the main task, the secondary one becomes singular.
5 Outside of algorithmic singularities, the two tasks are
said to be compatible and the order
between them is irrelevant.
The projection process can be iterated for other tasks, resulting in a
so-called stack of tasks.
26 In doing so,
the dimension of the successive null
spaces decreases. The process stops
either when all tasks have been processed, or as soon as the dimension of
the null-space vanishes (see Figure 3).
In the latter, we can still select the min-imum-norm vector among those in the
remaining null space.
The null space was first used in
the frame of numerical analysis for
guiding the descent of sequential optimization.
33 It was used in robotics
to perform a positioning task with a
redundant robot while taking care of
the joint limits.
25 A generalization to
any number of tasks was proposed
30 and its recursive expression was proposed in Siciliano38
(see also Baerlocher1 in the context of
Here, we limit the presentation to inverse kinematics, that is, computing the
robot velocities from reference velocity
task constraints. The same approach
can be used in inverse dynamics, to
compute the system torques19 (
typically, joint torques, but also tendon forces
or other actuation parameters) from
homogeneous operational constraints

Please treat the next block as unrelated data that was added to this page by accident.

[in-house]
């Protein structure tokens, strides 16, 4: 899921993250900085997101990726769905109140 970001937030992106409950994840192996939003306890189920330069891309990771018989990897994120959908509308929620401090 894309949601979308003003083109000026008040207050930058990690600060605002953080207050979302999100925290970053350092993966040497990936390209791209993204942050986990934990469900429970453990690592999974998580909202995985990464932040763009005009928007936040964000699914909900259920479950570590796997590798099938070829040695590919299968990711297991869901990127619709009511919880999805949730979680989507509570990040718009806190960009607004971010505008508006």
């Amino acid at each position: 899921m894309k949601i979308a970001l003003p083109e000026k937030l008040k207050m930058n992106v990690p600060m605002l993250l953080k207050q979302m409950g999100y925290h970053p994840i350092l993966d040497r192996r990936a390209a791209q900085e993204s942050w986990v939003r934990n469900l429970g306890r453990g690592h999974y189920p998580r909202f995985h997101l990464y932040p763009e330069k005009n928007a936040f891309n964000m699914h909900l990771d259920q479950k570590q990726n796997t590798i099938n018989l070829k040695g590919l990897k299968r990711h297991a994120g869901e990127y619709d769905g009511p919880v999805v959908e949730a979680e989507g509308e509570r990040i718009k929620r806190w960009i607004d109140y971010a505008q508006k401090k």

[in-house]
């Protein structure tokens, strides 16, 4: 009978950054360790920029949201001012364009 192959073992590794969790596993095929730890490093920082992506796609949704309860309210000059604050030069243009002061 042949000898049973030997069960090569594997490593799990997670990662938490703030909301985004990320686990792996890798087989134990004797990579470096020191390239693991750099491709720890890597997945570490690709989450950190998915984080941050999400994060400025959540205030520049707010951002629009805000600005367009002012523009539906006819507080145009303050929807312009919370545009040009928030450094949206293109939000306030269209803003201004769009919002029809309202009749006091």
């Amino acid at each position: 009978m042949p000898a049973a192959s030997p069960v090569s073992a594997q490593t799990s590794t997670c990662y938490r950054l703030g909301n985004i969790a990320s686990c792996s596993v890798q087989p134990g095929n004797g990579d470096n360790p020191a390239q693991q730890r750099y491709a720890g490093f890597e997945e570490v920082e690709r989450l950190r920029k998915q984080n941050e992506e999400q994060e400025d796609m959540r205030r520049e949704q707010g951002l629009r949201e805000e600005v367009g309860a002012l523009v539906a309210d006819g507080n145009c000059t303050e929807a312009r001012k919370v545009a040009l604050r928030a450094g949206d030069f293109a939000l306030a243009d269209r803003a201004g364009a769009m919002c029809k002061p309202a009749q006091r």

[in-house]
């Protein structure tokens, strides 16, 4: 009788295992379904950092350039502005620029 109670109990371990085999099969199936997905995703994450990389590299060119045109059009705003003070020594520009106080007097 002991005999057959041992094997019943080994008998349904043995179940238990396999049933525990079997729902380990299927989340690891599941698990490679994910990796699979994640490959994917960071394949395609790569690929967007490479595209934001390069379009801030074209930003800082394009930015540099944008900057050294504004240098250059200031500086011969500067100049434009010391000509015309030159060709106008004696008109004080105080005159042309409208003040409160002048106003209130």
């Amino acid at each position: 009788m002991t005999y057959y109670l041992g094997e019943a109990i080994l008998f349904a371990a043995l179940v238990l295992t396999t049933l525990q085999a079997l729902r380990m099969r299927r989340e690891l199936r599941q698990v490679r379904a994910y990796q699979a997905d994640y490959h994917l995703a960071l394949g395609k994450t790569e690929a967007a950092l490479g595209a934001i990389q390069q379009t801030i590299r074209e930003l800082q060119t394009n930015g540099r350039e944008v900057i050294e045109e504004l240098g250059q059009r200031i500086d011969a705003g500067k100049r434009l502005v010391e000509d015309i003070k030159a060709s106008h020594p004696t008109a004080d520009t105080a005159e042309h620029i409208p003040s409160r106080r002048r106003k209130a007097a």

(typically, reference forces or accelerations). In that case, the Euclidean norm
is irrelevant, and weighted inverses are
generally preferred to enforce minimum energy along the motion.
Stack of tasks, quadratic program-
ming, and inequality constraints. A
stack of tasks can be compared to
quadratic programming: a quadratic
program is an optimization problem
that involves a set of linear constraints
and a quadratic cost (for example, a
linear function to be approximated
in the least-square sense). It is then
similar to a stack with two tasks: the
first (with higher priority) would be
the constraint; the secondary would
be the cost to minimize. However, the
similarity is not total: the constraint in
a quadratic program is supposed to be
admissible (at least one feasible solu-
tion exists), while it is not the case for
the main task. Also, a stack of tasks can
be extended to more than two tasks.
Up to now, we have considered a task
corresponds to equality in the configu-
ration tangent space, to be satisfied at
best in the least-square sense. Consider
a region defined by a set of inequalities:
the robot can move freely inside the
region but should stay inside it; when
the task becomes infeasible, it should
minimize its distance to the region in
the least-square sense. Such inequality
constraints cannot be solved directly
with the method described here.
Historically, the first solution has
been to set a zero velocity in the task
space when the inequality constraint is
satisfied. This is the artificial potential
field approach proposed by Khatib:
the target region is described with a
low or null cost, while the cost increases when approaching the limit of the
region, following the behavior of the
barrier functions used in the interior-point numerical algorithms. The gradient of the function then acts as a virtual
force that pushes the robot inside the
region when approaching the region
boundaries while it has zero or very